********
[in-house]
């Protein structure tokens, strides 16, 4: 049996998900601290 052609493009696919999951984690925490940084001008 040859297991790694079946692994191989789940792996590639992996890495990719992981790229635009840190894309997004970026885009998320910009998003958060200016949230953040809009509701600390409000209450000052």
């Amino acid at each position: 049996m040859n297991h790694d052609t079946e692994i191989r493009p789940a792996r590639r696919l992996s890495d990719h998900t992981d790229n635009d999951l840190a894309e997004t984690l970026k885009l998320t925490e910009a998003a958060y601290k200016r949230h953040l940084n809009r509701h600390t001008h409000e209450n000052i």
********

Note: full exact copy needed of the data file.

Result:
[in-house]
């Protein structure tokens, strides 16, 4: 049996998900601290 052609493009696919999951984690925490940084001008 040859297991790694079946692994191989789940792996590639992996890495990719992981790229635009840190894309997004970026885009998320910009998003958060200016949230953040809009509701600390409000209450000052």
């Amino acid at each position: 049996m040859n297991h790694d052609t079946e692994i191989r493009p789940a792996r590639r696919l992996s890495d990719h998900t992981d790229n635009d999951l840190a894309e997004t984690l970026k885009l998320t925490e910009a998003a958060y601290k200016r949230h953040l940084n809009r509701h600390t001008h409000e209450n000052i």